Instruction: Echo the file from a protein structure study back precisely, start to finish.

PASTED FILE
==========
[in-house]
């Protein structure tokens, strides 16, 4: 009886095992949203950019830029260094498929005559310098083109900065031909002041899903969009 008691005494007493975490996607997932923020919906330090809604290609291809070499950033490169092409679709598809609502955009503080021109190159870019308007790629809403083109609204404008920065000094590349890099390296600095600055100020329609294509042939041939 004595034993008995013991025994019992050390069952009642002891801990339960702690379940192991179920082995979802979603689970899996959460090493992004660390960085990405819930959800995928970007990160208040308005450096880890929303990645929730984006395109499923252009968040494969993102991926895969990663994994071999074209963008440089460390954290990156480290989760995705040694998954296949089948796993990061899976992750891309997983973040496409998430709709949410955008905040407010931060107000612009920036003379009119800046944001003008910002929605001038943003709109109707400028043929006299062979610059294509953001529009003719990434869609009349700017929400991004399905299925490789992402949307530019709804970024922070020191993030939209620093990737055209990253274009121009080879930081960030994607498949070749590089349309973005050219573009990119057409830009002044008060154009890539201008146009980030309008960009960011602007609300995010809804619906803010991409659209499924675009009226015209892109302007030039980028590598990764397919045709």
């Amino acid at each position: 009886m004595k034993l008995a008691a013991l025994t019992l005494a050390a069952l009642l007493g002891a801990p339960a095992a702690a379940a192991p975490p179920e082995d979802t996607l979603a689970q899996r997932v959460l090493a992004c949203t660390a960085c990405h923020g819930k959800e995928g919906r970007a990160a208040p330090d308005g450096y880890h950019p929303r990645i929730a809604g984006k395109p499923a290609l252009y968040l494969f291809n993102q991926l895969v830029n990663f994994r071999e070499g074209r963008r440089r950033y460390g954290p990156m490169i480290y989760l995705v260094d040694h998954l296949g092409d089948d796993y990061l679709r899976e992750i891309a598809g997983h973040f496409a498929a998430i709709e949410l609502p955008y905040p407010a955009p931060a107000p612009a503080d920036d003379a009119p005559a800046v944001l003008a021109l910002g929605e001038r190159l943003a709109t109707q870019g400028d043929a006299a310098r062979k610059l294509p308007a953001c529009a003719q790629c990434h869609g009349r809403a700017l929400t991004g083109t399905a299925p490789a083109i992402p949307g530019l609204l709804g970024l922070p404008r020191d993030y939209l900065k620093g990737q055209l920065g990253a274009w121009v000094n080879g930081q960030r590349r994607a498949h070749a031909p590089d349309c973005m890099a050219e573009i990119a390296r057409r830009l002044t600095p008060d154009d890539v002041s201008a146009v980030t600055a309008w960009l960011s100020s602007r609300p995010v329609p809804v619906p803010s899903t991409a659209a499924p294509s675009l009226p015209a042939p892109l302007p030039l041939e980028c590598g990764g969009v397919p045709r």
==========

[in-house]
């Protein structure tokens, strides 16, 4: 009886095992949203950019830029260094498929005559310098083109900065031909002041899903969009 008691005494007493975490996607997932923020919906330090809604290609291809070499950033490169092409679709598809609502955009503080021109190159870019308007790629809403083109609204404008920065000094590349890099390296600095600055100020329609294509042939041939 004595034993008995013991025994019992050390069952009642002891801990339960702690379940192991179920082995979802979603689970899996959460090493992004660390960085990405819930959800995928970007990160208040308005450096880890929303990645929730984006395109499923252009968040494969993102991926895969990663994994071999074209963008440089460390954290990156480290989760995705040694998954296949089948796993990061899976992750891309997983973040496409998430709709949410955008905040407010931060107000612009920036003379009119800046944001003008910002929605001038943003709109109707400028043929006299062979610059294509953001529009003719990434869609009349700017929400991004399905299925490789992402949307530019709804970024922070020191993030939209620093990737055209990253274009121009080879930081960030994607498949070749590089349309973005050219573009990119057409830009002044008060154009890539201008146009980030309008960009960011602007609300995010809804619906803010991409659209499924675009009226015209892109302007030039980028590598990764397919045709």
């Amino acid at each position: 009886m004595k034993l008995a008691a013991l025994t019992l005494a050390a069952l009642l007493g002891a801990p339960a095992a702690a379940a192991p975490p179920e082995d979802t996607l979603a689970q899996r997932v959460l090493a992004c949203t660390a960085c990405h923020g819930k959800e995928g919906r970007a990160a208040p330090d308005g450096y880890h950019p929303r990645i929730a809604g984006k395109p499923a290609l252009y968040l494969f291809n993102q991926l895969v830029n990663f994994r071999e070499g074209r963008r440089r950033y460390g954290p990156m490169i480290y989760l995705v260094d040694h998954l296949g092409d089948d796993y990061l679709r899976e992750i891309a598809g997983h973040f496409a498929a998430i709709e949410l609502p955008y905040p407010a955009p931060a107000p612009a503080d920036d003379a009119p005559a800046v944001l003008a021109l910002g929605e001038r190159l943003a709109t109707q870019g400028d043929a006299a310098r062979k610059l294509p308007a953001c529009a003719q790629c990434h869609g009349r809403a700017l929400t991004g083109t399905a299925p490789a083109i992402p949307g530019l609204l709804g970024l922070p404008r020191d993030y939209l900065k620093g990737q055209l920065g990253a274009w121009v000094n080879g930081q960030r590349r994607a498949h070749a031909p590089d349309c973005m890099a050219e573009i990119a390296r057409r830009l002044t600095p008060d154009d890539v002041s201008a146009v980030t600055a309008w960009l960011s100020s602007r609300p995010v329609p809804v619906p803010s899903t991409a659209a499924p294509s675009l009226p015209a042939p892109l302007p030039l041939e980028c590598g990764g969009v397919p045709r």